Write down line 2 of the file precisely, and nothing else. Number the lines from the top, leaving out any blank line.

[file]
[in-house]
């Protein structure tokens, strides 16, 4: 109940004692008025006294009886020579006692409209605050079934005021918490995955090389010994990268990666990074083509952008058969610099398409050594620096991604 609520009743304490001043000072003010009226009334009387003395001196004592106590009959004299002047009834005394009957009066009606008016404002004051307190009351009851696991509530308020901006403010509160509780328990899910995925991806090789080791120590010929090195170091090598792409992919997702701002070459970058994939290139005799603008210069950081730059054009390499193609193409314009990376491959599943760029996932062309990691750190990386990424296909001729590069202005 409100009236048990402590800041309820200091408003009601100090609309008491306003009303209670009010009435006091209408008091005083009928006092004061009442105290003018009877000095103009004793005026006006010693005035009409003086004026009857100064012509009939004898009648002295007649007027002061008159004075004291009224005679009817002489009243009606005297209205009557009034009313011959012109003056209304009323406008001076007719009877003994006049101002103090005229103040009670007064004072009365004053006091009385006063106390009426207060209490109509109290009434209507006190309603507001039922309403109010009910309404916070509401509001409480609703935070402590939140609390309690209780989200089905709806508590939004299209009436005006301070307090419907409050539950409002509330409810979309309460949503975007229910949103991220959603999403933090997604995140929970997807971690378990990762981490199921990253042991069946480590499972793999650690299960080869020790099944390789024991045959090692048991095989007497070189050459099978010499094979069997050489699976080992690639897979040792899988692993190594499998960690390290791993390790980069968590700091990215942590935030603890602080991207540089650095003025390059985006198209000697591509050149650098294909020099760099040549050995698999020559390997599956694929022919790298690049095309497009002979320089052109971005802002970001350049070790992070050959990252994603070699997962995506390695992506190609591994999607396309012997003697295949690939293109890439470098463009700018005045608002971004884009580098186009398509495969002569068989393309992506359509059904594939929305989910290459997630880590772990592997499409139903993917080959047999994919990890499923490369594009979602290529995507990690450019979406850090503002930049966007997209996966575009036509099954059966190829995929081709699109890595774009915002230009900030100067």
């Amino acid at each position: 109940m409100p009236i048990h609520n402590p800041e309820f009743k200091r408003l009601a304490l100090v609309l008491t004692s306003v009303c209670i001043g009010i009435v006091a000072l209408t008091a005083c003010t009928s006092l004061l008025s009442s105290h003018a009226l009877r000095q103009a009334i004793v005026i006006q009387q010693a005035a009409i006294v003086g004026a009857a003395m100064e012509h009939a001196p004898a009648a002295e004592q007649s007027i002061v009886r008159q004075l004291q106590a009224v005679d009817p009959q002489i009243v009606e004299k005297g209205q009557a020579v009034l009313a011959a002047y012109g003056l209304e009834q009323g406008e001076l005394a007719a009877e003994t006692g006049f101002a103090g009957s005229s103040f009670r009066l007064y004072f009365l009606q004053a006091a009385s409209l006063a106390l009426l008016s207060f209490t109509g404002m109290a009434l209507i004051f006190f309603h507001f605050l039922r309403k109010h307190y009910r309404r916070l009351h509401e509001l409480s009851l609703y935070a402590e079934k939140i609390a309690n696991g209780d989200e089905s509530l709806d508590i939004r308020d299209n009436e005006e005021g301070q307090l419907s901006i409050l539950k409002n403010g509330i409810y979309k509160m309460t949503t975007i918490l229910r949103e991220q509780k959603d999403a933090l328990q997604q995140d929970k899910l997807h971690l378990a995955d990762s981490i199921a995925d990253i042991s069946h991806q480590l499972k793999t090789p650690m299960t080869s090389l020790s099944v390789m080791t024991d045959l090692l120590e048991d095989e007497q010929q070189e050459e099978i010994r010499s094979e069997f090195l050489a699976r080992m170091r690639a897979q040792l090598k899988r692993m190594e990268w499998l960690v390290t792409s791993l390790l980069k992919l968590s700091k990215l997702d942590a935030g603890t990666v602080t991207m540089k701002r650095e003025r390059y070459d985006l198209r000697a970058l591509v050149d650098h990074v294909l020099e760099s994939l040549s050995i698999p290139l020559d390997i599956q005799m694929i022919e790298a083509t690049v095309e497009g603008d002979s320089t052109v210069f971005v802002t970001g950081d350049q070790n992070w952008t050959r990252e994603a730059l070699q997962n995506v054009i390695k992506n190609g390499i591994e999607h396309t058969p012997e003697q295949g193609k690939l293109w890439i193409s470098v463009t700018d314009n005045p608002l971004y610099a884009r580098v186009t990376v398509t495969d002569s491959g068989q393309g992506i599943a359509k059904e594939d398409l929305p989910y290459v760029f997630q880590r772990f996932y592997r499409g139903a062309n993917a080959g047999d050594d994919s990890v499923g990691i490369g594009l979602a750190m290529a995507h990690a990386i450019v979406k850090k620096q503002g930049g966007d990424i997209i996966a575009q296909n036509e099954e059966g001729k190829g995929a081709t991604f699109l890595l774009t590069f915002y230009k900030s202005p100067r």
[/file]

């Protein structure tokens, strides 16, 4: 109940004692008025006294009886020579006692409209605050079934005021918490995955090389010994990268990666990074083509952008058969610099398409050594620096991604 609520009743304490001043000072003010009226009334009387003395001196004592106590009959004299002047009834005394009957009066009606008016404002004051307190009351009851696991509530308020901006403010509160509780328990899910995925991806090789080791120590010929090195170091090598792409992919997702701002070459970058994939290139005799603008210069950081730059054009390499193609193409314009990376491959599943760029996932062309990691750190990386990424296909001729590069202005 409100009236048990402590800041309820200091408003009601100090609309008491306003009303209670009010009435006091209408008091005083009928006092004061009442105290003018009877000095103009004793005026006006010693005035009409003086004026009857100064012509009939004898009648002295007649007027002061008159004075004291009224005679009817002489009243009606005297209205009557009034009313011959012109003056209304009323406008001076007719009877003994006049101002103090005229103040009670007064004072009365004053006091009385006063106390009426207060209490109509109290009434209507006190309603507001039922309403109010009910309404916070509401509001409480609703935070402590939140609390309690209780989200089905709806508590939004299209009436005006301070307090419907409050539950409002509330409810979309309460949503975007229910949103991220959603999403933090997604995140929970997807971690378990990762981490199921990253042991069946480590499972793999650690299960080869020790099944390789024991045959090692048991095989007497070189050459099978010499094979069997050489699976080992690639897979040792899988692993190594499998960690390290791993390790980069968590700091990215942590935030603890602080991207540089650095003025390059985006198209000697591509050149650098294909020099760099040549050995698999020559390997599956694929022919790298690049095309497009002979320089052109971005802002970001350049070790992070050959990252994603070699997962995506390695992506190609591994999607396309012997003697295949690939293109890439470098463009700018005045608002971004884009580098186009398509495969002569068989393309992506359509059904594939929305989910290459997630880590772990592997499409139903993917080959047999994919990890499923490369594009979602290529995507990690450019979406850090503002930049966007997209996966575009036509099954059966190829995929081709699109890595774009915002230009900030100067």